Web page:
Cottage Grove City Council makes change to its meeting open forum policyWant to speak up before the Cottage Grove City Council? New rules give you more time — but you’ll still need to be quick.
Want to speak up before the Cottage Grove City Council? New rules give you more time — but you’ll still need to be quick.
The city will extend the time limit for open forum speakers from two to three minutes and add a three-minute limit on public hearing presentations, after the City Council approved a policy update last week. It is an effort, city officials say, to balance opportunities for public input with the need to keep council meetings moving efficiently.
The mayor will also have the ability to grant additional time if a speaker is offering new information to the council.
“The public hearing should not be the first time concerns are aired,” City Administrator Ryan Schroeder said. “The venue still exists but we need to have some way to keep the meeting moving.”
New open forum and public hearing rules, approved April 18, follow more than a year of increased attention on the public’s role at council meetings. Plans for the new city hall and public safety facility set to open this fall prompted a group of opponents to the project to speak up at council meetings — often regardless of whether the $16 million building was on the agenda.
Some have used the 15-minute open forum that opens council meetings to air a litany of complaints and criticisms about the city — and have, at times, leveled personal attacks against Mayor Myron Bailey and other council members.
“People can speak. If they have a concern about the city they absolutely can,” Bailey said in an interview. “But what we need to stop are the personal attacks that, in some cases, have been happening up at the podium.”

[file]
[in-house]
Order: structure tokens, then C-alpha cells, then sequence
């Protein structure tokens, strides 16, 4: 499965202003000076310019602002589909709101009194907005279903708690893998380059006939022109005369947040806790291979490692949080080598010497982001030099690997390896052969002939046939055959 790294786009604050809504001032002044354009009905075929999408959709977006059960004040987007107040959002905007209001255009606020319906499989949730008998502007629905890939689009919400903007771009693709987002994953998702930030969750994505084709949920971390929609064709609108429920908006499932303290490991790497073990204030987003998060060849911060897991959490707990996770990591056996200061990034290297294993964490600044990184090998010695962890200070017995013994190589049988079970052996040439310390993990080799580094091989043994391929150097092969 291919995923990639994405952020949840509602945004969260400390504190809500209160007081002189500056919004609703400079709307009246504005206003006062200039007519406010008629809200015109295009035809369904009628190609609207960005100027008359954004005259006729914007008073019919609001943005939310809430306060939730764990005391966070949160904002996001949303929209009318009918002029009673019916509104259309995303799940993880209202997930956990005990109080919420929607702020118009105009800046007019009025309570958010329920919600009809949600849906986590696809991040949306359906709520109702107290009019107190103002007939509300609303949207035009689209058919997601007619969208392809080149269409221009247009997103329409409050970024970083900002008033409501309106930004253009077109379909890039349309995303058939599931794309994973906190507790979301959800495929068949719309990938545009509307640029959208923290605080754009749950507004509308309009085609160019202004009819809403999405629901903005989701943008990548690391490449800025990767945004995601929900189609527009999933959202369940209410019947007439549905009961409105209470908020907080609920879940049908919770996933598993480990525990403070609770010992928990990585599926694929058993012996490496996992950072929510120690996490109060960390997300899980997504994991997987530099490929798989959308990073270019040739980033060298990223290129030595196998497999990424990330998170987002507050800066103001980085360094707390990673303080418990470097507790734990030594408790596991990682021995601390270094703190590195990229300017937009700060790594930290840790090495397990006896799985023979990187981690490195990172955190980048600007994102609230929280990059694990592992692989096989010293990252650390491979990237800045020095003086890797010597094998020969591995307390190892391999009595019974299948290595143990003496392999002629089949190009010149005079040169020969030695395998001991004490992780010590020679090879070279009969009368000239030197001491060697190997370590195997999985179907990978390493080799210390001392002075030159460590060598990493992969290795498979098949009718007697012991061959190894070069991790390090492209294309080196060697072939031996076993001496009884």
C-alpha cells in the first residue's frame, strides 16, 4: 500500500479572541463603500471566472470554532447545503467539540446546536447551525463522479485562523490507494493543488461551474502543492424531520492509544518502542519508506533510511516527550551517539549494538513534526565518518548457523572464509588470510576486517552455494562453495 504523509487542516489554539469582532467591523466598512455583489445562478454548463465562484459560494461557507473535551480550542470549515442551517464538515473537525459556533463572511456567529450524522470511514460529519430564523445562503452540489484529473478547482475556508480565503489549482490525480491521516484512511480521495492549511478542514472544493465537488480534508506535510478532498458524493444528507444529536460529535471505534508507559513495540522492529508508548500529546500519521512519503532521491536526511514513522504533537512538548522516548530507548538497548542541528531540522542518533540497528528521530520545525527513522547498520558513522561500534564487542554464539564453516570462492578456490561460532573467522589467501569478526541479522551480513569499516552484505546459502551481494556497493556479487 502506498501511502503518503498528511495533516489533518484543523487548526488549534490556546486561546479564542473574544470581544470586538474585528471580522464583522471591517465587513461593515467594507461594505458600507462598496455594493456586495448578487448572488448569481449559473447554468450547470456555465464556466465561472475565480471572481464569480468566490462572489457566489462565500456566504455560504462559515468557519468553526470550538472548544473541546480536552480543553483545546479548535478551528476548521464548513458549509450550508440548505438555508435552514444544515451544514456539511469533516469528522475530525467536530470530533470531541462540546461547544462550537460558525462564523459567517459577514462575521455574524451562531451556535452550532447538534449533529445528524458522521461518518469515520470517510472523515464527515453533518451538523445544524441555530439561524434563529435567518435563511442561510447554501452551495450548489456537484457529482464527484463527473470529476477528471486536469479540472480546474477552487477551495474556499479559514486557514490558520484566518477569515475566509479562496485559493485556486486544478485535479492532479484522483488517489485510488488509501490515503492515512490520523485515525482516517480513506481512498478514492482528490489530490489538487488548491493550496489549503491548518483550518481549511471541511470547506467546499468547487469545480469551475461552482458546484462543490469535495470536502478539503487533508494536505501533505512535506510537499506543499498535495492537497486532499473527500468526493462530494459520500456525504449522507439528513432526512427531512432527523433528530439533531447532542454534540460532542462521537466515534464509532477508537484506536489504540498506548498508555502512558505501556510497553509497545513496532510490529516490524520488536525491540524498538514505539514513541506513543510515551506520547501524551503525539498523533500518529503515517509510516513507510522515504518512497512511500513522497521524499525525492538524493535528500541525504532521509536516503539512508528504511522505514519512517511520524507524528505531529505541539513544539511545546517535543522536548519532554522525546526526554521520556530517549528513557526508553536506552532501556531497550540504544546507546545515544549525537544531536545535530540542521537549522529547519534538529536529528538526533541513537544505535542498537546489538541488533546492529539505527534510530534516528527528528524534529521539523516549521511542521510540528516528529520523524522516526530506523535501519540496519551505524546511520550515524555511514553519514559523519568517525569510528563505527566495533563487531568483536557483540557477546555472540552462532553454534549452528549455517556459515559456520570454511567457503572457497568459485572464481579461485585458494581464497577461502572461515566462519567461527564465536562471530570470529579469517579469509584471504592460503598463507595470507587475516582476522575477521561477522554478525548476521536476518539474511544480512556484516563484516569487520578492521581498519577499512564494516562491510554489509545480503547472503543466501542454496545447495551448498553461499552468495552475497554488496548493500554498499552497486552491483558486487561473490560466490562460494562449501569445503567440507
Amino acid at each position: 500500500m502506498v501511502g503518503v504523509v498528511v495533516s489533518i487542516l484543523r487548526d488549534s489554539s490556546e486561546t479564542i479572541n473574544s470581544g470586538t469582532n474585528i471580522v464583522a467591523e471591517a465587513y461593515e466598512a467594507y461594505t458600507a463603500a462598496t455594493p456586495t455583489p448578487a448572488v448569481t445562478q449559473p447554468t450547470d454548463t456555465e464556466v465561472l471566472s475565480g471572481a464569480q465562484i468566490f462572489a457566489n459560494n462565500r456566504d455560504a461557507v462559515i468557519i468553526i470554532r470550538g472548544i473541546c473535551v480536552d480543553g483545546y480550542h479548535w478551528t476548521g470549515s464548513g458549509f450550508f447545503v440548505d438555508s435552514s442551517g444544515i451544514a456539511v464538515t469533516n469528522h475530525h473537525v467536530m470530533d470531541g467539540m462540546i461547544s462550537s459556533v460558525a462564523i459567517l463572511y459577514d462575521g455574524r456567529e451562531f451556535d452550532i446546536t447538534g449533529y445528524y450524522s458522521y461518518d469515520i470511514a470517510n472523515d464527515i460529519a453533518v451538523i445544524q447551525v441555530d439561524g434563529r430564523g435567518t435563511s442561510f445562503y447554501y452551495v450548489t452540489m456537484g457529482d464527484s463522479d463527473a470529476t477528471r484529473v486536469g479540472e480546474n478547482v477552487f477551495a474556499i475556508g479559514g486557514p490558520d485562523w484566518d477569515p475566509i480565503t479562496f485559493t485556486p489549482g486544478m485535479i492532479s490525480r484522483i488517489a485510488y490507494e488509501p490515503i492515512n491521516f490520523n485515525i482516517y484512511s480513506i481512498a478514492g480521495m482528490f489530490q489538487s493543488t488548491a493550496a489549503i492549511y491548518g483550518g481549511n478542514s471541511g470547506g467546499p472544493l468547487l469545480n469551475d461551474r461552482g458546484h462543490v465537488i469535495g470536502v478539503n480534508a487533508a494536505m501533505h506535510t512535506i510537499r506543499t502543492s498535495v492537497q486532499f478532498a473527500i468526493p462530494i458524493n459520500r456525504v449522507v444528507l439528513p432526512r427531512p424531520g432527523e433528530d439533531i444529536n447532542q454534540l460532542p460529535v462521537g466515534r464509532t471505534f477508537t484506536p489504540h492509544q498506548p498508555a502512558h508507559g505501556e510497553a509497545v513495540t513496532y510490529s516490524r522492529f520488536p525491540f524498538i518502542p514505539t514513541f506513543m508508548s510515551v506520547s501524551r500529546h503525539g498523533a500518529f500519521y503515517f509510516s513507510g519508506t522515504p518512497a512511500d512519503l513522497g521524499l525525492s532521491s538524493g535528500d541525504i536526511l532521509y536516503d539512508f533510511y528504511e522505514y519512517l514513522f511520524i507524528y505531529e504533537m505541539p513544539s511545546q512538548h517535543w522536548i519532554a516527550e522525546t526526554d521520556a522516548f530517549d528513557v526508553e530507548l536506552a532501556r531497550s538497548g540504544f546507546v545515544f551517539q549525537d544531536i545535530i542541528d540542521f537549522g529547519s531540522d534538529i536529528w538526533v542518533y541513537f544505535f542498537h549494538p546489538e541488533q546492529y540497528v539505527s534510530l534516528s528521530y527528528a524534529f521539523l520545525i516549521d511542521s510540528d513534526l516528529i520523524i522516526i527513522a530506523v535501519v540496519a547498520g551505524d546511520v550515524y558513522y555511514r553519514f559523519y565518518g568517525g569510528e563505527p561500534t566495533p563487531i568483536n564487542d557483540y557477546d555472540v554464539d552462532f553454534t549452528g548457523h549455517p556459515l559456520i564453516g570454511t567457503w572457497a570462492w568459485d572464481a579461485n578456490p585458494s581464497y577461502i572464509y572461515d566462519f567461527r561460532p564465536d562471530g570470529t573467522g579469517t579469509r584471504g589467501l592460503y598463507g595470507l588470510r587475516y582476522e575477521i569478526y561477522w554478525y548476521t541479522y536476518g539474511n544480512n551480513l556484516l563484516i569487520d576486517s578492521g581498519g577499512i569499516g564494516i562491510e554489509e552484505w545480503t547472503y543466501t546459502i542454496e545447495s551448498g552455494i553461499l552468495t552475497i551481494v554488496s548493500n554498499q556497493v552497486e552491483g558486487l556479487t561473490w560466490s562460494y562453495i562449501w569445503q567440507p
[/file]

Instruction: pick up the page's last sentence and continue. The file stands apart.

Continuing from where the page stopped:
Nearby cities Woodbury and South St. Paul both have three-minute limits for open forum speakers; South St. Paul features a three-minute public hearing speaking limit, as well. Woodbury caps public hearings at 30 minutes and allows a maximum of three speakers; it also allows only three speakers at open forums.
Council member Derrick Lehrke said he couldn’t support the new policy in Cottage Grove. He cast the lone vote against the measure.
“I have a problem limiting residents to three minutes,” Lehrke said. “This is the time for citizens to have a voice. This is the council meeting.”
Council meetings are not the only venue for addressing council members or city officials, though, Bailey and Schroeder said. Residents can contact the city and council members directly; forthcoming projects include neighborhood meetings; and the city’s advisory commissions hold public hearings on issues before they go to the council.
“We need to have some type of parameters so you don’t have someone up there rambling on for an extended period of time,” Bailey said.